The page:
State Sen. Jennifer Shilling
Press Release

Cost of child care skyrockets

Democrats propose plan to ease costs, expand economic opportunity

By - Feb 3rd, 2017 10:21 am

MADISON – Ensuring parents have access to affordable and quality childcare remains a top priority for Democrats as the 2017-18 legislative session gets underway. To help make child care more affordable for families, Sen. LaTonya Johnson (D-Milwaukee) and Rep. Melissa Sargent (D-Madison) are introducing legislation that would create a targeted child care income tax credit. This bill is supported by several Democratic leaders including Sen. Jennifer Shilling (D-La Crosse).

“As child care costs continue to rise and wages remain stagnant, working parents are struggling to make ends meet,” said Sen. Shilling. “With more dual-income households, modern families need workplace policies that will help ensure flexibility and enable businesses to be more competitive. A tax credit to make quality child care more affordable for Wisconsin families will help strengthen and expand our workforce.”

According to a report from Child Care Aware America, rising child care costs exceed the costs of housing, transportation and food for many families. At roughly $1000 a month, the average cost of infant care is more per year than in-state tuition at one of Wisconsin’s public universities.

“Whether I’m at the school bus stop, gas station or the local grocery store, one of the biggest frustrations I hear from parents are rising child care costs,” added Shilling. “If we want families to succeed, we need to focus on policies that will boost our middle class and ensure working moms and dads have access to high quality, affordable child care.”

This proposal is part of a broad effort by Democrats to strengthen the middle class. Additional Democratic proposals seek to expand access to health care, student loan debt relief, and paid family and sick leave.

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6 thoughts on “Cost of child care skyrockets”

  1. Ben says:

    FYI: There already is a child care tax credit. So this is nothing new.

    If you paid a daycare center, babysitter, summer camp, or other care provider to care for a qualifying child under age 13 or a disabled dependent of any age, you may qualify for a tax credit of up to 35 percent of qualifying expenses of $3,000 for one child or dependent, or up to $6,000 for two or more children or dependents.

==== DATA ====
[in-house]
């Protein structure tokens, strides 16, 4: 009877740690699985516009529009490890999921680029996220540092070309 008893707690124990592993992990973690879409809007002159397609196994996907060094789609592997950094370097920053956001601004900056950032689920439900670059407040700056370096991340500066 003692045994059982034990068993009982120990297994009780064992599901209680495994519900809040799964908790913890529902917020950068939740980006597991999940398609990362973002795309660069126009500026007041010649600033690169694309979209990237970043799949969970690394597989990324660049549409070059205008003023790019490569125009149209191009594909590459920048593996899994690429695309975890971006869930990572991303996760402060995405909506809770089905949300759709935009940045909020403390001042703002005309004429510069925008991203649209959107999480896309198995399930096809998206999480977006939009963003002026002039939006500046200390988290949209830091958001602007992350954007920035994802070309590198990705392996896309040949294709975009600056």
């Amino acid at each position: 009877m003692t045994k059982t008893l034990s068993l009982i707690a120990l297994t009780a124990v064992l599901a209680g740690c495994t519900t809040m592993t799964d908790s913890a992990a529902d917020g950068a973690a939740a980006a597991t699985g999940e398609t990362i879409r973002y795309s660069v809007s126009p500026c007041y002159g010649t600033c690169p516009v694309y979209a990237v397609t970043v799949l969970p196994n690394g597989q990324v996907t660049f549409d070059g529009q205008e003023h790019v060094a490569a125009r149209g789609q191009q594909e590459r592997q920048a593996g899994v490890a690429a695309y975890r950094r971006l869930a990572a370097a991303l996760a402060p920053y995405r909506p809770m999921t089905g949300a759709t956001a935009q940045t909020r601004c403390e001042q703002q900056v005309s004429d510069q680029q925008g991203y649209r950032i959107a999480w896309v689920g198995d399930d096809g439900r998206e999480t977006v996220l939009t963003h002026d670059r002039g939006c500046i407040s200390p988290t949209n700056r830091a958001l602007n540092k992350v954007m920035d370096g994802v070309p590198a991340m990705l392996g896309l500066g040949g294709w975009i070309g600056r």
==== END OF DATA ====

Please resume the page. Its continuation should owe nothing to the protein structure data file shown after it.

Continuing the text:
2. Vincent Hanna says:

    That’s great Ben but even with that child care remains insanely, prohibitively expensive. Do you know what the annual cost is for one child to attend day care?

  3. Tom D says:

    Ben is there REALLY a 35% tax credit for child care? As I understand it, the 35% credit is absolutely unobtainable—a fiction.

    Here’s why (using 2016 tax rates):

    A single mother with one child can file as “head of household” ($9,300 standard deduction) with $8,100 in personal exemptions, which means she pays no federal income tax unless wages (and adjusted gross income) exceed $17,400, yet the 35% tax credit is only available when your AGI is under $15,000 (above $15,000, it’s less than 35%). And since the child care credit is “non-refundable,” it is worthless to anybody who makes too little to pay federal income tax.

    So, how can ANYBODY actually get benefit of the 35% federal child care tax credit?? Are my tax calculations wrong?

  4. Ben says:

    I’m not trying to argue the details of the child care tax credit, but rather state that one already exists.

    Is there really a 35% tax credit – of course there is, it’s just not completely pertinent though, because those who make under $15,000 a year aren’t paying taxes anyway.

    But families making over $43,000 per year are still eligible for a 20% tax credit on up to $6,000 of child care expense. $1,200.00

    Child care prices are drastically rising – no doubt. What would be the impact if minimum wage for child care workers went to $15.00 per hour? Child care prices are going to rise even more!

  5. Tim says:

    Ben, thanks for chiming in and informing the few people that were unaware there is an existing federal child care credit.

    Tom, thank you for asking… is it working?

    I don’t know see the existing child care credit working well for middle class people… let alone those with less. Any solutions?

    It seems Jennifer Shilling is at least looking to add a WI child care credit, anyone else?

  6. Ben says:

    @Tim

    The state already has numerous subsidies set up for low wage earners. Actually, you don’t even need to be “poor” to get a piece of the action.

    Anyway, a few examples:
    Wisconsin Shares Program
    Caretaker Supplement

    And then, through government mismanagement, we open up society to more potential scandals.

    http://archive.jsonline.com/news/38617217.html

    http://archive.whitefishbaynow.com/blogs/communityblogs/82524032.html

    Did we all really forget the child care scandals of just a few years ago?

    And why is okay to provide tax cuts for low income earners with kids and discriminate against the low wage earners without kids? Shouldn’t those low wage earners get some free money whether they have kids or don’t have kids?

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